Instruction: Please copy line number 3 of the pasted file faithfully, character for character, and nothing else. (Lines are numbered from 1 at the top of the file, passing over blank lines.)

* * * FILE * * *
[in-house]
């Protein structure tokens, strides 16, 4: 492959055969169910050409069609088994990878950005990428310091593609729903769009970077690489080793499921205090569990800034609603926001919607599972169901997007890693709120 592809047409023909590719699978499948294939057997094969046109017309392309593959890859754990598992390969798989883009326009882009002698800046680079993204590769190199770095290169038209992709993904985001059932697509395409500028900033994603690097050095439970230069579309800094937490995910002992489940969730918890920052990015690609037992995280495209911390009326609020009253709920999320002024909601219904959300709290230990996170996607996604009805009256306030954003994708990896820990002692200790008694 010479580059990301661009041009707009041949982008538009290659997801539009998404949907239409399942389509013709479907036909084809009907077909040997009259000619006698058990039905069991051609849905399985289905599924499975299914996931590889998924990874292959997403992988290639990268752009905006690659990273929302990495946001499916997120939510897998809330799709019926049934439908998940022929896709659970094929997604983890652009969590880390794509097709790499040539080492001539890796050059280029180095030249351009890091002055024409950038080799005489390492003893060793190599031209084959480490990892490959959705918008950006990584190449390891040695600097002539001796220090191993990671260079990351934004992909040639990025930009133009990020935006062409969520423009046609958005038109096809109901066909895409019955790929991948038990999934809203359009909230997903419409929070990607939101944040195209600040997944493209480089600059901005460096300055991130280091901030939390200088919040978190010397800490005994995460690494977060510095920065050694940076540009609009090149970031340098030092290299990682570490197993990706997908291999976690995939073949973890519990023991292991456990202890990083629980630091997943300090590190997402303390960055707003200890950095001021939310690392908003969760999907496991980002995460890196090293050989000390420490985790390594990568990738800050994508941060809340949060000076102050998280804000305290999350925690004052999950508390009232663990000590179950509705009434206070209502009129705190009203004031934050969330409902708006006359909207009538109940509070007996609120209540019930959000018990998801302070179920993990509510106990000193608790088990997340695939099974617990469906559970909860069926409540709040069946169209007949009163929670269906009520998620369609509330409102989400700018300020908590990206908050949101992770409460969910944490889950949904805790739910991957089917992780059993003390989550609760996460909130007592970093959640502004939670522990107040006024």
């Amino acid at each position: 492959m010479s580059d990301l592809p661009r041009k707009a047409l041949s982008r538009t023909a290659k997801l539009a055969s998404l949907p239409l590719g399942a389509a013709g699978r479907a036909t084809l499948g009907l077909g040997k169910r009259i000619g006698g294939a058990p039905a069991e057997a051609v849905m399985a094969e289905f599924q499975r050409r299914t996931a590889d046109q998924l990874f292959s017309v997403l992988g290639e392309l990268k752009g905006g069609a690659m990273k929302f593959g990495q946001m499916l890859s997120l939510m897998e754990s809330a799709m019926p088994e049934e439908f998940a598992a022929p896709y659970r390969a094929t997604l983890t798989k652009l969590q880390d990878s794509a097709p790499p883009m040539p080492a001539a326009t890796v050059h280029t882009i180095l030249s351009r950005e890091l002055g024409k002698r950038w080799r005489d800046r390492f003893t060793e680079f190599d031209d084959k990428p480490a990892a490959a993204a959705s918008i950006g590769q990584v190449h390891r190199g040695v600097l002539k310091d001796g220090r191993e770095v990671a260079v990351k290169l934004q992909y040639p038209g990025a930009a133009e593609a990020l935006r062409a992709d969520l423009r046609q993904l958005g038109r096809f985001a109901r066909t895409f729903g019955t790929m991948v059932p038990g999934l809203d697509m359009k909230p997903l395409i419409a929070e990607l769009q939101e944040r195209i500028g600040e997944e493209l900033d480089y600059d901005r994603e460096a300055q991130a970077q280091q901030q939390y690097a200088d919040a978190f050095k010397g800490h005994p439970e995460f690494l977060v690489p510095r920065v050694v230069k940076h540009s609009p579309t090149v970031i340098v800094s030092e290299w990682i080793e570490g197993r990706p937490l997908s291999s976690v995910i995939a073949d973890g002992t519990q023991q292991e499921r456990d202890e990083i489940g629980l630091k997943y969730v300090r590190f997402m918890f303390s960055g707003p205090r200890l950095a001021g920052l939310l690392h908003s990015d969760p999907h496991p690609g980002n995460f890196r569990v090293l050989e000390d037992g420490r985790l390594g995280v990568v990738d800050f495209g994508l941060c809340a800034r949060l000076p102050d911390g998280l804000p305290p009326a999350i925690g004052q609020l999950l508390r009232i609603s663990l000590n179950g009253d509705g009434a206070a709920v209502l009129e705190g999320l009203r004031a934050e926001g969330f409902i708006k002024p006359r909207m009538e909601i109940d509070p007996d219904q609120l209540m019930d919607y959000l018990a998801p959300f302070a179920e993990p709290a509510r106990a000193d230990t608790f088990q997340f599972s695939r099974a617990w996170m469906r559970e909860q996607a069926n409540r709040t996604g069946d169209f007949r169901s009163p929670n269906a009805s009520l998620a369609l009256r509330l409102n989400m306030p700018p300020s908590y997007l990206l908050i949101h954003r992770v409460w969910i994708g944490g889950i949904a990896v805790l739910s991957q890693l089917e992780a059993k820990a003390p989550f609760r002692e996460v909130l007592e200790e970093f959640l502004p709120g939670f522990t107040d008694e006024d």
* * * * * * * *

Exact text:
């Amino acid at each position: 492959m010479s580059d990301l592809p661009r041009k707009a047409l041949s982008r538009t023909a290659k997801l539009a055969s998404l949907p239409l590719g399942a389509a013709g699978r479907a036909t084809l499948g009907l077909g040997k169910r009259i000619g006698g294939a058990p039905a069991e057997a051609v849905m399985a094969e289905f599924q499975r050409r299914t996931a590889d046109q998924l990874f292959s017309v997403l992988g290639e392309l990268k752009g905006g069609a690659m990273k929302f593959g990495q946001m499916l890859s997120l939510m897998e754990s809330a799709m019926p088994e049934e439908f998940a598992a022929p896709y659970r390969a094929t997604l983890t798989k652009l969590q880390d990878s794509a097709p790499p883009m040539p080492a001539a326009t890796v050059h280029t882009i180095l030249s351009r950005e890091l002055g024409k002698r950038w080799r005489d800046r390492f003893t060793e680079f190599d031209d084959k990428p480490a990892a490959a993204a959705s918008i950006g590769q990584v190449h390891r190199g040695v600097l002539k310091d001796g220090r191993e770095v990671a260079v990351k290169l934004q992909y040639p038209g990025a930009a133009e593609a990020l935006r062409a992709d969520l423009r046609q993904l958005g038109r096809f985001a109901r066909t895409f729903g019955t790929m991948v059932p038990g999934l809203d697509m359009k909230p997903l395409i419409a929070e990607l769009q939101e944040r195209i500028g600040e997944e493209l900033d480089y600059d901005r994603e460096a300055q991130a970077q280091q901030q939390y690097a200088d919040a978190f050095k010397g800490h005994p439970e995460f690494l977060v690489p510095r920065v050694v230069k940076h540009s609009p579309t090149v970031i340098v800094s030092e290299w990682i080793e570490g197993r990706p937490l997908s291999s976690v995910i995939a073949d973890g002992t519990q023991q292991e499921r456990d202890e990083i489940g629980l630091k997943y969730v300090r590190f997402m918890f303390s960055g707003p205090r200890l950095a001021g920052l939310l690392h908003s990015d969760p999907h496991p690609g980002n995460f890196r569990v090293l050989e000390d037992g420490r985790l390594g995280v990568v990738d800050f495209g994508l941060c809340a800034r949060l000076p102050d911390g998280l804000p305290p009326a999350i925690g004052q609020l999950l508390r009232i609603s663990l000590n179950g009253d509705g009434a206070a709920v209502l009129e705190g999320l009203r004031a934050e926001g969330f409902i708006k002024p006359r909207m009538e909601i109940d509070p007996d219904q609120l209540m019930d919607y959000l018990a998801p959300f302070a179920e993990p709290a509510r106990a000193d230990t608790f088990q997340f599972s695939r099974a617990w996170m469906r559970e909860q996607a069926n409540r709040t996604g069946d169209f007949r169901s009163p929670n269906a009805s009520l998620a369609l009256r509330l409102n989400m306030p700018p300020s908590y997007l990206l908050i949101h954003r992770v409460w969910i994708g944490g889950i949904a990896v805790l739910s991957q890693l089917e992780a059993k820990a003390p989550f609760r002692e996460v909130l007592e200790e970093f959640l502004p709120g939670f522990t107040d008694e006024d």